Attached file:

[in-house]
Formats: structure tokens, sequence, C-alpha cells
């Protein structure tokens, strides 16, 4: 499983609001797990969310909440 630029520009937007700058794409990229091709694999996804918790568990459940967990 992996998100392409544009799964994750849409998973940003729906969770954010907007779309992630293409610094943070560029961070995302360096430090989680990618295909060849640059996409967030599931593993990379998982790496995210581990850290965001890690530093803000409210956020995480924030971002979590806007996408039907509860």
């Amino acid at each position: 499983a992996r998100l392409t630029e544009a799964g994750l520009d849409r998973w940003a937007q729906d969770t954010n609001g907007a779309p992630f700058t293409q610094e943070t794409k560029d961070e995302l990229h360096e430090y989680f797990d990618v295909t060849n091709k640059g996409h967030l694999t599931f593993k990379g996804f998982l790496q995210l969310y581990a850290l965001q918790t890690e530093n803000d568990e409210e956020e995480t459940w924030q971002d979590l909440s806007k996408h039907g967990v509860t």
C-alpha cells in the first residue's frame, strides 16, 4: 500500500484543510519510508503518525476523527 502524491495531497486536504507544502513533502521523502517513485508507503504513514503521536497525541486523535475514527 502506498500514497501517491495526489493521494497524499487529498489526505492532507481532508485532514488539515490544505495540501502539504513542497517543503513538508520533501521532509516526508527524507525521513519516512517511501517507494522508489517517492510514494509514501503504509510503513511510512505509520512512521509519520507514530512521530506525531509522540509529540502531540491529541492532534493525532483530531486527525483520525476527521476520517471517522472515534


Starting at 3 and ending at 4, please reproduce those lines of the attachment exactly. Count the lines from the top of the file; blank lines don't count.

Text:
């Protein structure tokens, strides 16, 4: 499983609001797990969310909440 630029520009937007700058794409990229091709694999996804918790568990459940967990 992996998100392409544009799964994750849409998973940003729906969770954010907007779309992630293409610094943070560029961070995302360096430090989680990618295909060849640059996409967030599931593993990379998982790496995210581990850290965001890690530093803000409210956020995480924030971002979590806007996408039907509860």
């Amino acid at each position: 499983a992996r998100l392409t630029e544009a799964g994750l520009d849409r998973w940003a937007q729906d969770t954010n609001g907007a779309p992630f700058t293409q610094e943070t794409k560029d961070e995302l990229h360096e430090y989680f797990d990618v295909t060849n091709k640059g996409h967030l694999t599931f593993k990379g996804f998982l790496q995210l969310y581990a850290l965001q918790t890690e530093n803000d568990e409210e956020e995480t459940w924030q971002d979590l909440s806007k996408h039907g967990v509860t």